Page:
Nathan Dershowitz described this issue as “the heart and soul of the case”, saying the indictment contained too broad a concept of what constituted criminal behaviour.



“It is an overwhelmingly expansive category, including everyone who in any way supported the Serbian point of view,” he said.



The Dershowitzes maintained that advocating a certain political goal was not the same as advocating a crime just because other people committed crimes to achieve the same goal.



Alan Dershowitz said the human right to express political views was at stake. There was a clash, he said, between the defendant’s right to hold political opinions and the rights of the victims of the war.



It was, he said, a conflict that the tribunal had yet to resolve.



“The [first-instance trial] court…resolved it without recognising it, without acknowledging it – with all due respect – without understanding that it was creating a decision with broad implications for political conduct,” said Alan Dershowitz.



“We believe that as a result…it failed to understand the implication of the decision for many current conflicts.”



Nathan Dershowitz said Krajisnik did not take part in the joint criminal enterprise because the evidence did not prove that he had committed a crime on the ground, nor did it provide a direct link between him and anyone else who did.



He told judges that the whole judgment “must be set aside, without any question”.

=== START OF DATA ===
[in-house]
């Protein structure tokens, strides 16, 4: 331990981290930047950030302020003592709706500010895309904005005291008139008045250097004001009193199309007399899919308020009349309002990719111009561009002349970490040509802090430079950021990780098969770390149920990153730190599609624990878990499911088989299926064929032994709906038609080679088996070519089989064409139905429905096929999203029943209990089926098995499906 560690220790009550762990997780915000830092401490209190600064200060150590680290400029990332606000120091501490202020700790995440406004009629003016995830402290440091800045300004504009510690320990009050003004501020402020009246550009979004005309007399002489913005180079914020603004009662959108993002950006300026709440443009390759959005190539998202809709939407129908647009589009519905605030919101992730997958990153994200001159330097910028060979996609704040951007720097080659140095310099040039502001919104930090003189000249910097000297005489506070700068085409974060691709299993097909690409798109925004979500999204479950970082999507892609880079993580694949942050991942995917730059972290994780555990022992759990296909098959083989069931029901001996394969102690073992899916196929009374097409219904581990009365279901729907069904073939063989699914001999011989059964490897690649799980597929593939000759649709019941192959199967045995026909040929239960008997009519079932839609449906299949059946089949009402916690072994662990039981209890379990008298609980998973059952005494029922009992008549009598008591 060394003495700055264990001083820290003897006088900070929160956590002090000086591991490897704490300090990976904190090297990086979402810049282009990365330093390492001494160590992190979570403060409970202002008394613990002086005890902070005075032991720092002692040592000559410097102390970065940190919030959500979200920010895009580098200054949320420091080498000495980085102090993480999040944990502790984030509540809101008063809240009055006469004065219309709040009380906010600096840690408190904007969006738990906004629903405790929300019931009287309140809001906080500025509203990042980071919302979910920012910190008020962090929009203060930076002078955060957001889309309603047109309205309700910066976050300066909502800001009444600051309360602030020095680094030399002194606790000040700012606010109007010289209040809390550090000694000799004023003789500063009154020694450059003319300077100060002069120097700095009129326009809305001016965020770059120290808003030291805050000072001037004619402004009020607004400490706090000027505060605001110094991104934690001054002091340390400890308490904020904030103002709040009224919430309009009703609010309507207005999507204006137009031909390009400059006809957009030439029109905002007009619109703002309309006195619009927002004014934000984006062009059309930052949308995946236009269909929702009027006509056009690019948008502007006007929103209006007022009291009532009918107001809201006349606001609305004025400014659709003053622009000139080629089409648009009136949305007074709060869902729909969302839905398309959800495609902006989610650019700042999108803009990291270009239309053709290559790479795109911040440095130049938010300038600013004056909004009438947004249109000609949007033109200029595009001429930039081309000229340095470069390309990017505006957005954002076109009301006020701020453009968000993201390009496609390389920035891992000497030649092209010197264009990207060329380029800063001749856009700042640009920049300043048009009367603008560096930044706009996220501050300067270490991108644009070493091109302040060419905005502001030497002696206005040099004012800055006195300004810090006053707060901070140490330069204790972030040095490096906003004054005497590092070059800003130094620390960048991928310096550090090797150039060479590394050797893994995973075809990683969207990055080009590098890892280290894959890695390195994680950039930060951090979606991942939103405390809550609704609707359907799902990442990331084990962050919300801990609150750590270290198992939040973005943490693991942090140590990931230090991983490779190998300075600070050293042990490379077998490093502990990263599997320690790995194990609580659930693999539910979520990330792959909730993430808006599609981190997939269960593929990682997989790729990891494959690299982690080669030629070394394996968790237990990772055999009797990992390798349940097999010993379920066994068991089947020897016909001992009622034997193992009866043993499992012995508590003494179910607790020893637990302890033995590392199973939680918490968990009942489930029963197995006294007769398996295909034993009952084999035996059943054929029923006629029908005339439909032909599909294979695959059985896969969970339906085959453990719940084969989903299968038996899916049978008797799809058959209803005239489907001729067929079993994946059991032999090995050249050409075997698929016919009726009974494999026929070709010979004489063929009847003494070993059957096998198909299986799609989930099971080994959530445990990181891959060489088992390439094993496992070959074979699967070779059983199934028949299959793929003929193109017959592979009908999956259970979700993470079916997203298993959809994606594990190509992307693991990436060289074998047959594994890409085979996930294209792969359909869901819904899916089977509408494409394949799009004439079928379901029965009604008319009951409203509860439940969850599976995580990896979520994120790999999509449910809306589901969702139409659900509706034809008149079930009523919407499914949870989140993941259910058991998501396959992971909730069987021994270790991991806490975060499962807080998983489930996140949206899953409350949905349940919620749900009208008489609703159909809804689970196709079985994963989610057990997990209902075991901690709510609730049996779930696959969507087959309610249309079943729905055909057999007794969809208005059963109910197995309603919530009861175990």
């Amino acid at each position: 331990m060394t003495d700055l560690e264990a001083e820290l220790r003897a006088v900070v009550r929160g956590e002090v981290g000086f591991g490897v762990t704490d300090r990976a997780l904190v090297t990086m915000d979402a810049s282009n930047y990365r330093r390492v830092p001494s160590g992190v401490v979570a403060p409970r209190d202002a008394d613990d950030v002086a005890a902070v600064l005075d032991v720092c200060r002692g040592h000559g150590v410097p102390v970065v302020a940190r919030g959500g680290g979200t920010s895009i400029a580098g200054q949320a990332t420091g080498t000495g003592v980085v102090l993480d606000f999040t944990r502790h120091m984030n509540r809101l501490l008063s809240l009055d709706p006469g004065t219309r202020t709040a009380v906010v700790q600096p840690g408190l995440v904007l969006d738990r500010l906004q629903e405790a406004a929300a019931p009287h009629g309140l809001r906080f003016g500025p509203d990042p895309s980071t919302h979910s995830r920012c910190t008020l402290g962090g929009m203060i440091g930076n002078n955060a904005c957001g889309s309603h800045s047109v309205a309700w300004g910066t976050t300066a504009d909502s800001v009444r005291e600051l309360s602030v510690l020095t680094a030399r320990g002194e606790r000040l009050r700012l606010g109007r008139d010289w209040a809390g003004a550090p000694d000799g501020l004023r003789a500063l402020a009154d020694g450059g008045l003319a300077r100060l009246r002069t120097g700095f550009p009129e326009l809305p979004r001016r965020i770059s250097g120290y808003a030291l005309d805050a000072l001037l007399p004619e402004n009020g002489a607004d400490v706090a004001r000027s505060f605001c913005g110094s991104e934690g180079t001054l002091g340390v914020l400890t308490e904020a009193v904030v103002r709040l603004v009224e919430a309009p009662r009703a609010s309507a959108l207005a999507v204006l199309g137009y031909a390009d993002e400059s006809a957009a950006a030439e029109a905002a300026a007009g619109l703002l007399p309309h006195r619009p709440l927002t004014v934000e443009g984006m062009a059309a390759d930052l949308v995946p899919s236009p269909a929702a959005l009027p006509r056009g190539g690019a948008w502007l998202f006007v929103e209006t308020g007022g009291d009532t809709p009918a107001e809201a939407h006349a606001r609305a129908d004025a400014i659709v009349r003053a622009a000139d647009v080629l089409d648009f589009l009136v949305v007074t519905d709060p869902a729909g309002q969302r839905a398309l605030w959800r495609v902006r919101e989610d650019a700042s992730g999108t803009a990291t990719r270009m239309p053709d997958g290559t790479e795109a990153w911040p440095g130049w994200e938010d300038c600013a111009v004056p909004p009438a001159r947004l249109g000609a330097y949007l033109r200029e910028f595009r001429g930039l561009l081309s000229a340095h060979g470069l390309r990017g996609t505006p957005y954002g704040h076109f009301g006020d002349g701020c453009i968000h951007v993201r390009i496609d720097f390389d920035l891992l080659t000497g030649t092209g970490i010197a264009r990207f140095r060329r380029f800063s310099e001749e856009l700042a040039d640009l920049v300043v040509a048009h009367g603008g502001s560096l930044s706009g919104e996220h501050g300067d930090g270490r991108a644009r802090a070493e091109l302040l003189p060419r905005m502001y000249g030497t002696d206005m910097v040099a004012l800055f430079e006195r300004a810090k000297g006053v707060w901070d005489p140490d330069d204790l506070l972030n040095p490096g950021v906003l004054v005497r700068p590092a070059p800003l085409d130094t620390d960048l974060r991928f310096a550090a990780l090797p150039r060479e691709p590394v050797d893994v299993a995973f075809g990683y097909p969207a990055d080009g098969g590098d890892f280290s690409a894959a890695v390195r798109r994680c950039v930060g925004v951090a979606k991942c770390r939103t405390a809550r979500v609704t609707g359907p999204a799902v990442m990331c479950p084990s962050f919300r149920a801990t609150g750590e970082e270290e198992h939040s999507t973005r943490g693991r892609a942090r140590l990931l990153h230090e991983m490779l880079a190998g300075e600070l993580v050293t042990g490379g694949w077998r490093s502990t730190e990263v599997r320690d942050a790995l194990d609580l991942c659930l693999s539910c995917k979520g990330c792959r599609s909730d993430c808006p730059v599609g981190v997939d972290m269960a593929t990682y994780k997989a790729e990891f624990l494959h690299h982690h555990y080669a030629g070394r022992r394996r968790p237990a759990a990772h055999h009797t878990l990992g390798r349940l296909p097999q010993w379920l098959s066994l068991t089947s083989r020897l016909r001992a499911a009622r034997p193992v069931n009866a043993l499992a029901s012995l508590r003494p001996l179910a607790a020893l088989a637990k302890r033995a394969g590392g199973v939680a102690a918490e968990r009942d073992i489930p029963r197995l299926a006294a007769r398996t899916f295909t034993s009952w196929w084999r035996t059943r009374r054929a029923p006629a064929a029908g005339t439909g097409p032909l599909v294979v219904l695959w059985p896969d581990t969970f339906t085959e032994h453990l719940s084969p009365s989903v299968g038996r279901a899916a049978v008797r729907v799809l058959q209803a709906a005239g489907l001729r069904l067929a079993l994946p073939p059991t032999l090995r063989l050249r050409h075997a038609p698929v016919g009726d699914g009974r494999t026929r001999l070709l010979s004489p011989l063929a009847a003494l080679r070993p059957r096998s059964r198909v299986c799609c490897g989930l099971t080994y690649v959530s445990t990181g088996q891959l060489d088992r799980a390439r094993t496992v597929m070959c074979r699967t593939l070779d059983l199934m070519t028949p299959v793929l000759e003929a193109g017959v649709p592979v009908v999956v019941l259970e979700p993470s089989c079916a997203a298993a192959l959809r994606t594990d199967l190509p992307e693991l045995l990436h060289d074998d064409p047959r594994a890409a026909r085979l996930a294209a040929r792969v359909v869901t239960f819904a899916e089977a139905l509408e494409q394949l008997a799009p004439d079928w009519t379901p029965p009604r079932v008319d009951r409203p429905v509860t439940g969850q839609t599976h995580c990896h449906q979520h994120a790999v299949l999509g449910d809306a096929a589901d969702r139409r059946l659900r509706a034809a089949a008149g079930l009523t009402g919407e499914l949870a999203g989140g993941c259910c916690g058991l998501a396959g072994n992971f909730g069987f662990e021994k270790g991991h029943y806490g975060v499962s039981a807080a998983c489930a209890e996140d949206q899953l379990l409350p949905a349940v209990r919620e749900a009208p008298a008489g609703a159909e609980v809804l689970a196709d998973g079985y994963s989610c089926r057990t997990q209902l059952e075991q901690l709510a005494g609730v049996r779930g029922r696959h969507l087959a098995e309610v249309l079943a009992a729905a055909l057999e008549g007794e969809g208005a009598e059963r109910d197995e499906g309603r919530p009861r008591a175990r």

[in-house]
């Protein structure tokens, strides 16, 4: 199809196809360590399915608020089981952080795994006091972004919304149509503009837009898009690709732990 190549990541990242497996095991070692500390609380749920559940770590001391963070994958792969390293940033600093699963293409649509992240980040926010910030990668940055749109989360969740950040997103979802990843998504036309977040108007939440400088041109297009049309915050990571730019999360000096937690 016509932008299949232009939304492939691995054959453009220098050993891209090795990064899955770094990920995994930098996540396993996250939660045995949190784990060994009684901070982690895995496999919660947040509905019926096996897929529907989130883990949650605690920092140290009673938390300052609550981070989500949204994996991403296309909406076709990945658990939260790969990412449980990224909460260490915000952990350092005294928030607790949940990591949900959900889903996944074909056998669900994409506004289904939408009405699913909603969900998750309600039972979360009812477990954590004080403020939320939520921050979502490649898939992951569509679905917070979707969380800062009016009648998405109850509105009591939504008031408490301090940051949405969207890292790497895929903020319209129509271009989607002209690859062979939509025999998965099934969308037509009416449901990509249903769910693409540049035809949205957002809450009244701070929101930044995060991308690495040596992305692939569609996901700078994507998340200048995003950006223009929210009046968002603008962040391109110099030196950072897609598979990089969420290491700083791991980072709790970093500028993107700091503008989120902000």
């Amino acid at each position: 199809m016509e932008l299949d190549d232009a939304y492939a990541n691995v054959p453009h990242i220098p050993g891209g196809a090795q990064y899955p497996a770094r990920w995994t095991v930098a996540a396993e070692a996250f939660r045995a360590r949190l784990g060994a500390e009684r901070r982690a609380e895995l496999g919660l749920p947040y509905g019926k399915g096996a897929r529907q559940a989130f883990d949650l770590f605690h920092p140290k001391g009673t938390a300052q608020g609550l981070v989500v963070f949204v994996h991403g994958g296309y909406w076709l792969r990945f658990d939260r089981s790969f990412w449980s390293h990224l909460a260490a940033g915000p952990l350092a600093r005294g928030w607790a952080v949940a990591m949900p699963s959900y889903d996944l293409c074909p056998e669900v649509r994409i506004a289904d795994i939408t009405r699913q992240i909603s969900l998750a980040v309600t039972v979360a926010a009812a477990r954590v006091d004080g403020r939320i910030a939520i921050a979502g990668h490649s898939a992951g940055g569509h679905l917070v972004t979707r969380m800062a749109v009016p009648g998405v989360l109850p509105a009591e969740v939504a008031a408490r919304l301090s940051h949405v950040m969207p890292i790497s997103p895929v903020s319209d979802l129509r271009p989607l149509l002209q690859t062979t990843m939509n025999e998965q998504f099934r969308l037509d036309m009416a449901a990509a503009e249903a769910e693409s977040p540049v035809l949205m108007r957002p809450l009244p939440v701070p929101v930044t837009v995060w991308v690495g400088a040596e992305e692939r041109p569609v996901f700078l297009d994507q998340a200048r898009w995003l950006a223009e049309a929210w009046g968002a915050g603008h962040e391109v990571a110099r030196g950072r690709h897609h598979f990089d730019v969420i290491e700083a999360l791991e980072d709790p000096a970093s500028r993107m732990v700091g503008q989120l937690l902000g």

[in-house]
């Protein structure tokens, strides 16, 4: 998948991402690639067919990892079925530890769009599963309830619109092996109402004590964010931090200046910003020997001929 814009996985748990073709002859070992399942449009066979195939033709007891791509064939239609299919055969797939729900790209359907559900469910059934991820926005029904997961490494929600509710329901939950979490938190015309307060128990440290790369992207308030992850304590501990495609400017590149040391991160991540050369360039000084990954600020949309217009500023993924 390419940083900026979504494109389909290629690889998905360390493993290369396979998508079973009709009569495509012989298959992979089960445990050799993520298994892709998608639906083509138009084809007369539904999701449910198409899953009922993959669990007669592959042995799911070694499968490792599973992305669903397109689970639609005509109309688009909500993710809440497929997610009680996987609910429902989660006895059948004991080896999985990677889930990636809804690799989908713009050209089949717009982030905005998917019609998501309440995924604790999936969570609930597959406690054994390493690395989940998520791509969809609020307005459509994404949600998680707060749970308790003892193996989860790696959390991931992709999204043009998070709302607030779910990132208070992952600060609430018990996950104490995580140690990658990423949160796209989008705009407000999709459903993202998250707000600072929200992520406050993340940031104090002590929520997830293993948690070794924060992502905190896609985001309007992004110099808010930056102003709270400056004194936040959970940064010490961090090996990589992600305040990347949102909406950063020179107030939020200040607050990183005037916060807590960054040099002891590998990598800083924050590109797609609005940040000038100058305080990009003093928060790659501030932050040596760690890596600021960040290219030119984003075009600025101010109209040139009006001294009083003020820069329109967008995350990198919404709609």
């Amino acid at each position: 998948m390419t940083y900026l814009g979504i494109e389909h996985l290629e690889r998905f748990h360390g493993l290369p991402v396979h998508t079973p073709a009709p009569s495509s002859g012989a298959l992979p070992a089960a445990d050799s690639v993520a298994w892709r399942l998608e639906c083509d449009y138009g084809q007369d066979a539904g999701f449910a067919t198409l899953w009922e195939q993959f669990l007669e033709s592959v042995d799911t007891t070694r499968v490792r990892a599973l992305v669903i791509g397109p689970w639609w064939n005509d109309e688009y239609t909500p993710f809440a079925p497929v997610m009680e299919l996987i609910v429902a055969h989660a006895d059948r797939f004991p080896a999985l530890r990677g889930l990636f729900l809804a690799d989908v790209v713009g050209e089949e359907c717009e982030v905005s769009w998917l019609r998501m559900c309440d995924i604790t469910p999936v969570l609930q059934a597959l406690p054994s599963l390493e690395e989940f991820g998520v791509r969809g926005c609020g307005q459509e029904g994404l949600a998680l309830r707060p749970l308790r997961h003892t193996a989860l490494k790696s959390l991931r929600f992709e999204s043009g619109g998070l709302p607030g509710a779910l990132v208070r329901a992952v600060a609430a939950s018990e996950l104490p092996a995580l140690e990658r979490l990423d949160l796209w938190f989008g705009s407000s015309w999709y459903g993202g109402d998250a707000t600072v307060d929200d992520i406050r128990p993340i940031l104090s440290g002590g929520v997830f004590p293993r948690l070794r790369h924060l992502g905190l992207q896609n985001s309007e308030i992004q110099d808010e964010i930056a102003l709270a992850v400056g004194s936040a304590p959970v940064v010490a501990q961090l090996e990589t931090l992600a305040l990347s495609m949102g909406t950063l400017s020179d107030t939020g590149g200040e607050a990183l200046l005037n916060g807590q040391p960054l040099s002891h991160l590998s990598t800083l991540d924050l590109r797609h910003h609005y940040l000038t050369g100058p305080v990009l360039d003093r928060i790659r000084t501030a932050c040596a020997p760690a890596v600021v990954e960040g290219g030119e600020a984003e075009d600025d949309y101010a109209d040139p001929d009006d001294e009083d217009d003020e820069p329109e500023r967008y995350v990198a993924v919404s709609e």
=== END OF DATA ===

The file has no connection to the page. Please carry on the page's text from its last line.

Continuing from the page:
The prosecution, however, said the court could infer a link to Krajisnik because those who carried out war crimes belonged to organisations – such as the police or a paramilitary group – headed by members of the same joint criminal enterprise.



According to prosecutor Barbara Goy, no specific link was needed between Krajisnik and individual crimes because the verdict was based on evidence that the Bosnian Serb leadership executed a joint criminal plan.



“The trial chamber was not required to analyse or set out in detail the specific linkage between each individual incident and the accused,” said Goy.



Amicus curiae Colin Nicholls, the lawyer who was assigned to Krajisnik after he fired his defence counsel Nicholas Stewart, said the defendant had “no prospect of a fair trial” because his lawyer, Nicholas Stewart, was “grossly unprepared”.



Thirteen months into the trial, Stewart had, by his own admission, read only 15 per cent of the case’s paperwork, said Nicholls.



This incompetence and the trial chamber’s failure to act had led to a miscarriage of justice, argued Nicholls.



However, the prosecution said Krajisnik’s trial was fair and denied Stewart’s conduct had amounted to gross incompetence or violated the tribunal’s constitution.



The judges allowed Stewart more time to prepare and gave Krajisnik the chance to cross-examine witnesses, they said.



Although the appeals hearing was completed this week, Krajisnik has been granted permission to interview the Bosnian Serb wartime president, Radovan Karadzic, who was arrested last month, with a view to calling him as a witness in his defence.



Krajisnik needs to decide if he wants to do this by September 15.



Simon Jennings is an IWPR reporter in The Hague.